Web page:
October 9, 2003

The World's a Stage

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I am constantly reminded why I named this column The World’s a Stage. Despite the plethora of theatre on hand here in our beloved home-away-from-home, I am certain of one thing: the Cornell experience is a play unto itself. Each day on campus is another act in this epic-drama. And each year brings around a cast renewal, supplying fresh and energetic actors to the roles of sleep-deprived engineer, charismatic hotelie, the “Joe College” fraternity pledge, etc. The dramatis personae are abundant and diverse.

But what if we could actually make this East Hill stage a microcosm to fit the proscenium arch of the Schwartz Center in college town? Which characters would be the most important to tell the story of Cornell? Where would the most essential scenes be set? What mysteries of our everyday life would be revealed? And, perhaps most interesting, who would play you, your peers, and your professors?

With these questions in mind, I present my proposal for the staged production of The Real Cornell: Everything you love and love to hate about your life.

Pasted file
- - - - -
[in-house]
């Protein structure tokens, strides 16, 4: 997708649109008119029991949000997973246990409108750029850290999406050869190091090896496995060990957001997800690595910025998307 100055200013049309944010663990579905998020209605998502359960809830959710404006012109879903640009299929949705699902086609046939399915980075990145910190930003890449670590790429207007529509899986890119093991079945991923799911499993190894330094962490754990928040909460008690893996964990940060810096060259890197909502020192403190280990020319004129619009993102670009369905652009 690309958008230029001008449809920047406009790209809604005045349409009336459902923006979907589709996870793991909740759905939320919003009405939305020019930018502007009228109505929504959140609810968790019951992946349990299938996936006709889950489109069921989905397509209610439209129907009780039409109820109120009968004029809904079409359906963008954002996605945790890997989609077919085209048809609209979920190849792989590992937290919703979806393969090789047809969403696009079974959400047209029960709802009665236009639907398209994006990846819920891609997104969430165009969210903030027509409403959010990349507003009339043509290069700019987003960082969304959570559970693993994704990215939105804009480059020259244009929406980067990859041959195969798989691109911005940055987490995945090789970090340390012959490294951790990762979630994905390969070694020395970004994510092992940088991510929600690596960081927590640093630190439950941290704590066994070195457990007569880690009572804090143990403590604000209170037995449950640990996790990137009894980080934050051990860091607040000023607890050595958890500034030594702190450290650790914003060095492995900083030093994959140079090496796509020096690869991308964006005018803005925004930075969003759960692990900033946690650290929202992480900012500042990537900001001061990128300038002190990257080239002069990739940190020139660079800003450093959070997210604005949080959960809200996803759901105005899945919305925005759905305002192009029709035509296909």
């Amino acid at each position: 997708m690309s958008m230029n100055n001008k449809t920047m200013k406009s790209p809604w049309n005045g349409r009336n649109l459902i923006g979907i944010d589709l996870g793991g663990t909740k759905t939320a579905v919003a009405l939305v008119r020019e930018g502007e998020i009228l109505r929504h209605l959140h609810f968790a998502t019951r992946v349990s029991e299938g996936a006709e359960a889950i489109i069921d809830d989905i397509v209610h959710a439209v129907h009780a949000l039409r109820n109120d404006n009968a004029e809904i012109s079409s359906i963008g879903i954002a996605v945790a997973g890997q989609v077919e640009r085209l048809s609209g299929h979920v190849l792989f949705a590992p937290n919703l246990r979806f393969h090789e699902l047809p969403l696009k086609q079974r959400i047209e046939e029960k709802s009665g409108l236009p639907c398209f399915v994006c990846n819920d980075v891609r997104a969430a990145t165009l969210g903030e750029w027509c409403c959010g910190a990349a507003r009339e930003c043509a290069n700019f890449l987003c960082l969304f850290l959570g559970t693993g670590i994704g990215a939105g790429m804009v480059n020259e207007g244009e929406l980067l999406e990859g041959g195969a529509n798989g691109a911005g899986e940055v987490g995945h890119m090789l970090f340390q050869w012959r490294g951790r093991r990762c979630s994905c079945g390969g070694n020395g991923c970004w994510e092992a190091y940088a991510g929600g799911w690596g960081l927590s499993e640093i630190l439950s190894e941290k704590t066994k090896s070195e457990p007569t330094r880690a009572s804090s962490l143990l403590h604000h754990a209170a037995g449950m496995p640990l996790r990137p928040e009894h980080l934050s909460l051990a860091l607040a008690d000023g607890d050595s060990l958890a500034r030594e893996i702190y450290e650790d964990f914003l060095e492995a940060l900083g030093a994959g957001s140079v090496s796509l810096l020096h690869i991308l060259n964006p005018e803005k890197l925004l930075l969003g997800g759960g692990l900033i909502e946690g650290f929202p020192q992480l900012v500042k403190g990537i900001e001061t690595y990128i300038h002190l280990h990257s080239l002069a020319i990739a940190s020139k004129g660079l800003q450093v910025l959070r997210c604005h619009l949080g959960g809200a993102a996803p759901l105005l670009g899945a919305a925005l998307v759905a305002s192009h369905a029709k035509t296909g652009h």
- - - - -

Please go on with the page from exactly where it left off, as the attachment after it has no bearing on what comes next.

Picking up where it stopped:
The play (a montage of typical settings) would begin with the part of Cornell the powers-that-be want us to see. I am speaking of the Art’s Quad on a summer’s day. On the surface, the scene is everything an interested high schooler’s family wants to see in a college: people having fun in a beautiful, inspiring location.

But, in a dramatic turn of events, reporter-extraordinaire and part-time Ivy League martyr Joseph Sabia (of anti-slope day infamy) exposes the frisbee-thrower cover-up that so blatantly occurs each year on the quad. You know all those kids who somehow find the time amongst a Cornell schedule to play endless hours of Frisbee? Yeah? Well, Sabia would expose the fact these happy-go-lucky, sweater vest wearing, sun-dwellers aren’t Cornell students at all, but instead employees of President Lehman (played by Rick Moranis) maintaining the Ivy League aesthetic appeal. In a tragic sub-plot, Sabia (played by Hugh Grant) is mysteriously eliminated from the “Ivy Leaguer of the Century Award” nominations.

The next scene, set in Collegetown Bagels, would see a face-off between the two main customer demographics. In the red corner, the “Oh–My–God!” girls, wearing shorts with “Big Red” written on the ass. In the blue corner, the laid back bandanna-clad, bead-necklaced gang, wearing loose-fitted cotton pants held up by a belt made of daisy chains. (Yes that includes the entire staff)

In this scene, a fight breaks out when the leader of the “Oh–My–God” girls, (played by Maggie Wheeler aka Janice from Friends) finds out that she will no longer be able to enjoy her fat-free, cinnamon sprinkled, whipped soy milk, caramel Chai every day because the leader of the bead-necklace gang has filed a petition for only fair trade products; which just so happens to exclude the aforementioned beverage. Needless to say, a confrontation for the ages ensues.